November 19 (ENI)—Churches and ecumenical organizations have expressed deep concern for the plight of Chechnya's civilian population as Russia continues its massive campaign to suppress what it describes as the terrorist threat from the mainly Muslim republic.
At the same time, the Russian Orthodox Church, the church closest to the conflict, has endorsed the Russian government's military campaign in Chechnya. The church's leader, Patriarch Alexei II, said that his church supported the "anti-terrorist aims" of the Russian state authorities. But he also called on the authorities to "pay exceptional attention to the needs of the civilians".
The virulence of Russia's campaign—which is aimed at putting a stop to a conflict that has caused Moscow major problems over the past few years—has prompted criticisms from Western governments and international organizations, especially regarding the treatment of tens of thousands of civilians who are fleeing the military action in Chechnya.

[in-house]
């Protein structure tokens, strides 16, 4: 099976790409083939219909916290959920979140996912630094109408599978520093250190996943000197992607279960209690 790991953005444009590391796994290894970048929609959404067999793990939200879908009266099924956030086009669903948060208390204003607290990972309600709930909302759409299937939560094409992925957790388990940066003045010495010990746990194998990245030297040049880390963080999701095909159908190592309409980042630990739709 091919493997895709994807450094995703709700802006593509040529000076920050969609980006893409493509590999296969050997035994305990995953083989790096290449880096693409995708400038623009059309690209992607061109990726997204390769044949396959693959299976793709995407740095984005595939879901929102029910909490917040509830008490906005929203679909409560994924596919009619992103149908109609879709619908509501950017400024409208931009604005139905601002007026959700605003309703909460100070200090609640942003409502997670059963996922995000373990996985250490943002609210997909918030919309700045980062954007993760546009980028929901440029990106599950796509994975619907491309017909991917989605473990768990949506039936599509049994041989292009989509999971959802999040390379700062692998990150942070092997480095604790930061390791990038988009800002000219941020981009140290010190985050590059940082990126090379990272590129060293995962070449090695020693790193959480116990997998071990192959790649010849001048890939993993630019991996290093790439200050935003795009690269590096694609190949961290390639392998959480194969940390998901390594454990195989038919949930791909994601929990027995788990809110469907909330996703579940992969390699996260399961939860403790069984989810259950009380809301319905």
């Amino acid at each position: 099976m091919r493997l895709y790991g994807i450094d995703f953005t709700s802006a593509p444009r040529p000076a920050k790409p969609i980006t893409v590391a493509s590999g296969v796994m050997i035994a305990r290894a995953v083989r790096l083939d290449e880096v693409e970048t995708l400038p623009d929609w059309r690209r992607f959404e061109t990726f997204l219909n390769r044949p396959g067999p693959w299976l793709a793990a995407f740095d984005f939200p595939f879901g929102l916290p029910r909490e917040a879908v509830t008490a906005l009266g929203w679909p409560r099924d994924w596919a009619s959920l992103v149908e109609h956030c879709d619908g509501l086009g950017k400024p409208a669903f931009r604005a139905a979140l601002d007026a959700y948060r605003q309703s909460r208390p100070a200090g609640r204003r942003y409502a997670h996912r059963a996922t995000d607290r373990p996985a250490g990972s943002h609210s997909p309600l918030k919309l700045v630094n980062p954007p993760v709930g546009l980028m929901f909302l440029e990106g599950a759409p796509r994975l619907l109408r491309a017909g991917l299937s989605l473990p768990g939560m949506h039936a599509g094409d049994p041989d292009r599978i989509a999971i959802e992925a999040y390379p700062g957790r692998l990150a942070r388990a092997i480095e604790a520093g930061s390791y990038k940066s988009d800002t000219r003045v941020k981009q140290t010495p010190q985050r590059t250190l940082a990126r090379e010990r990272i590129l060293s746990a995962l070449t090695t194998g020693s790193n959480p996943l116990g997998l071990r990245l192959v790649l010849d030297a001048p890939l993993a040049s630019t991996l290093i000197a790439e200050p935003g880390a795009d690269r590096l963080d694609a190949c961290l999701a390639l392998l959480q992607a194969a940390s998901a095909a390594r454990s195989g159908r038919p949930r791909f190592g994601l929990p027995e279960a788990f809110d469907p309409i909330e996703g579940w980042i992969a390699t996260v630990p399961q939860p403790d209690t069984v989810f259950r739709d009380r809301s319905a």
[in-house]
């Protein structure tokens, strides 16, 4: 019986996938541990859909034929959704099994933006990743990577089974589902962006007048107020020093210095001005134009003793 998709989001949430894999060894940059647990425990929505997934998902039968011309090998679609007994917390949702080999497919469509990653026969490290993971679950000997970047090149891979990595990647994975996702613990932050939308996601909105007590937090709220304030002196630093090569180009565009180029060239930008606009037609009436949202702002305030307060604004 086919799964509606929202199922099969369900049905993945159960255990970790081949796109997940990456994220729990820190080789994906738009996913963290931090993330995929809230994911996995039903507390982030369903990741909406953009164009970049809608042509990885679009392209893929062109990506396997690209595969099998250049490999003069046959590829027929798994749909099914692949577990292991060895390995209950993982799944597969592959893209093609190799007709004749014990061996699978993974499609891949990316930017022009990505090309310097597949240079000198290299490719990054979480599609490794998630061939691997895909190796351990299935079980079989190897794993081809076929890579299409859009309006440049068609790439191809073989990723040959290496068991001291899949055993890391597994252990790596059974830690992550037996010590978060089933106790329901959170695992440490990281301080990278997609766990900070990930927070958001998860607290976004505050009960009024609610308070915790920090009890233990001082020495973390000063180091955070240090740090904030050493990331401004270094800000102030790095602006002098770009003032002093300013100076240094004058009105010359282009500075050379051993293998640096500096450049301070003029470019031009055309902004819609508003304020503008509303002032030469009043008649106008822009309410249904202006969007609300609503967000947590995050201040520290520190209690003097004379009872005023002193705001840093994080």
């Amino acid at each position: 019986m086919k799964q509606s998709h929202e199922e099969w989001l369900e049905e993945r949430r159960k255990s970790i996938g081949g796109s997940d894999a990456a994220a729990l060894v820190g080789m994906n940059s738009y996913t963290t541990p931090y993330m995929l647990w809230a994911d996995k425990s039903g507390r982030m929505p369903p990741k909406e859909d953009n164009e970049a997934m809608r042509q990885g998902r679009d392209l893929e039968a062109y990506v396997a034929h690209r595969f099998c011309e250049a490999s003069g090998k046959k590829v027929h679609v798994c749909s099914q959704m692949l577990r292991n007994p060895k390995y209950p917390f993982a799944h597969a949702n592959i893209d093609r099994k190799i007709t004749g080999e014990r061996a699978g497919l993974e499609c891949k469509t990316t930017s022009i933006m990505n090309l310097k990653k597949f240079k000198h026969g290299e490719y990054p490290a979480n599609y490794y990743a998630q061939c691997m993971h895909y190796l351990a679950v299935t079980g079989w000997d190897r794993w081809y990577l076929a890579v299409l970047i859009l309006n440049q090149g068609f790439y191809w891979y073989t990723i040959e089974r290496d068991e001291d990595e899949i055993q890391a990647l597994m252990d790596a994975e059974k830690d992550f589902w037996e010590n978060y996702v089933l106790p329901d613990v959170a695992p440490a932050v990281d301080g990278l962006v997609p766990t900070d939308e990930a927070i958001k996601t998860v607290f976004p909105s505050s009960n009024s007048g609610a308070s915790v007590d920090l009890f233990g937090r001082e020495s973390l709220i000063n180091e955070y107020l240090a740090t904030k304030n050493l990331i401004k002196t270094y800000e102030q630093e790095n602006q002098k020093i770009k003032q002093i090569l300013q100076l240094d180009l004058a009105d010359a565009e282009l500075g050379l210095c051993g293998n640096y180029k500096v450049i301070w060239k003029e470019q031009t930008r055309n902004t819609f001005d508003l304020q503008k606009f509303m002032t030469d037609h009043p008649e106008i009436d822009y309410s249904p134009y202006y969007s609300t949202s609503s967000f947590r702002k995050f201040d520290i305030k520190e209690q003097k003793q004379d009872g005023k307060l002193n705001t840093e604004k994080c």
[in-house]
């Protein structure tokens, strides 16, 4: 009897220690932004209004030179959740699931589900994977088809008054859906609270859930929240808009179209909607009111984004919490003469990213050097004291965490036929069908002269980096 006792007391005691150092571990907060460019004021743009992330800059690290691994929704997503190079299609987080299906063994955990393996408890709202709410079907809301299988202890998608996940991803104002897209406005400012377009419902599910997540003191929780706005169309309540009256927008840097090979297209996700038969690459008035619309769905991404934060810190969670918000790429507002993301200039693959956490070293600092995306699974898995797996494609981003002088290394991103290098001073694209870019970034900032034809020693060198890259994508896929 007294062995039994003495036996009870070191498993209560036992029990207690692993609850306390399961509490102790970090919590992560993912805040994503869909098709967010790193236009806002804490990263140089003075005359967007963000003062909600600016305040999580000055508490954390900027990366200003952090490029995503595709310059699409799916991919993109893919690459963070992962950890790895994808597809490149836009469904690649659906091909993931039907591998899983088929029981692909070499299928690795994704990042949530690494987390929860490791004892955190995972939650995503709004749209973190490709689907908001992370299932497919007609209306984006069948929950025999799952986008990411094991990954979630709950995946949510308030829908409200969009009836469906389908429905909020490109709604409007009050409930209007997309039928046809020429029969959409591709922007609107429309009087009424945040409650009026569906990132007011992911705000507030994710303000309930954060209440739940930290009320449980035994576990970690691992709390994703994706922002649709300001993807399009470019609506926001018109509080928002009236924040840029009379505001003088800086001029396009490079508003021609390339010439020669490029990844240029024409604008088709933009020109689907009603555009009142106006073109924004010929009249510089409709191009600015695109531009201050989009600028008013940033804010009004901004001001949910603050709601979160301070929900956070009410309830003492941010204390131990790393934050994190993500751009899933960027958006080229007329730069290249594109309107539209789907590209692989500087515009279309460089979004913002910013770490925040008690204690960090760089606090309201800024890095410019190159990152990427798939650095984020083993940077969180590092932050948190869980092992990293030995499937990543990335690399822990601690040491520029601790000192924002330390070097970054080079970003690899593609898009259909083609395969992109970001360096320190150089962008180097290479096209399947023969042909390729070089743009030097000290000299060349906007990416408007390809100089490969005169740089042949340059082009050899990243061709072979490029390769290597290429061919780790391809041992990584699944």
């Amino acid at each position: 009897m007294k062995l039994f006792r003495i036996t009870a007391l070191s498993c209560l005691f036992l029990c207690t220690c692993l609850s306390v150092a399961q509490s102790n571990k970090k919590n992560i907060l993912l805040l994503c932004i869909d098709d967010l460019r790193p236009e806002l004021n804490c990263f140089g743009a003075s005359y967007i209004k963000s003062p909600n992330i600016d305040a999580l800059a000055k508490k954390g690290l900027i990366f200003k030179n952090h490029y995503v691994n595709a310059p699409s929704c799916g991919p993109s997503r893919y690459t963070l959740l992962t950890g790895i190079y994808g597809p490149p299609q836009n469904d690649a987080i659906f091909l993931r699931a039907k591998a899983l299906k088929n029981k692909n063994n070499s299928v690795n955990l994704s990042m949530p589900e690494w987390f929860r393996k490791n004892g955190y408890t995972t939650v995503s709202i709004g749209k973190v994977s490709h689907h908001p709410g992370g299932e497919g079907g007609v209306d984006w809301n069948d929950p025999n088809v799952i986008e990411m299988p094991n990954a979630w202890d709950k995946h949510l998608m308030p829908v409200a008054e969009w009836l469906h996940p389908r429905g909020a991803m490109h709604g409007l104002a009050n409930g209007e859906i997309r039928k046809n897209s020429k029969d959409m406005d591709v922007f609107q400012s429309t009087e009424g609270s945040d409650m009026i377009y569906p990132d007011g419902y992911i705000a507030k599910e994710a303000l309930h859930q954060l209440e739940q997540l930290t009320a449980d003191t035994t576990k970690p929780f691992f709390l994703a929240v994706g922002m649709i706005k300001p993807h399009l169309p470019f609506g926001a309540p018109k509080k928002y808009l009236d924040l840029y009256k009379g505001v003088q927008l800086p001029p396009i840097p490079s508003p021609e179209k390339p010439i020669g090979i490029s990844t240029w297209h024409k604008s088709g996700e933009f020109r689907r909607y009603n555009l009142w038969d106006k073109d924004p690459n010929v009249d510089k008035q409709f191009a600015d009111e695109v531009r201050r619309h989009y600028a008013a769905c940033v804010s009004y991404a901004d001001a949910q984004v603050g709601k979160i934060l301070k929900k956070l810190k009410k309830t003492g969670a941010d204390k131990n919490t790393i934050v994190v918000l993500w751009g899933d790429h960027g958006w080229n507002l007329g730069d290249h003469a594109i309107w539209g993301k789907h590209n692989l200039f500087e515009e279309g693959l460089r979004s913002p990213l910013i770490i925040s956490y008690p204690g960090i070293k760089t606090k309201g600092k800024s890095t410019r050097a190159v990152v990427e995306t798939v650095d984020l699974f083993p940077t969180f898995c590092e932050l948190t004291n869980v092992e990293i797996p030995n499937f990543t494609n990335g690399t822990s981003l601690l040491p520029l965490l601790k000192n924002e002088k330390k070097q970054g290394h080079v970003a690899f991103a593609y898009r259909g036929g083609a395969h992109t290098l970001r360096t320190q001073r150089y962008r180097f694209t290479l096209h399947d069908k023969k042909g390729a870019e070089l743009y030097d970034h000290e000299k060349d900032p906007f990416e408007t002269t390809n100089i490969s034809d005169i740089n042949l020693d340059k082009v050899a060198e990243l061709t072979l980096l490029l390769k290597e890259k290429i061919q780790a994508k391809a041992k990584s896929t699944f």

"Profound concern" at the Russian intervention was expressed in a joint statement released on 16 November by two major ecumenical organizations in Geneva, the World Council of Churches (WCC) and the Conference of European Churches (CEC).
According to the statement, the general secretaries of the WCC and of CEC have written to Patriarch Alexei, head of the Russian Orthodox Church, deploring "the disproportionate and irresponsible use of force employed by the Russian military forces, which is contributing to a humanitarian crisis of the utmost seriousness". (The Russian Orthodox Church, which plays a key role in public life in Russia, is the biggest member church of both the WCC and CEC.)
In their letter, the two general secretaries "acknowledge with gratitude" ...1
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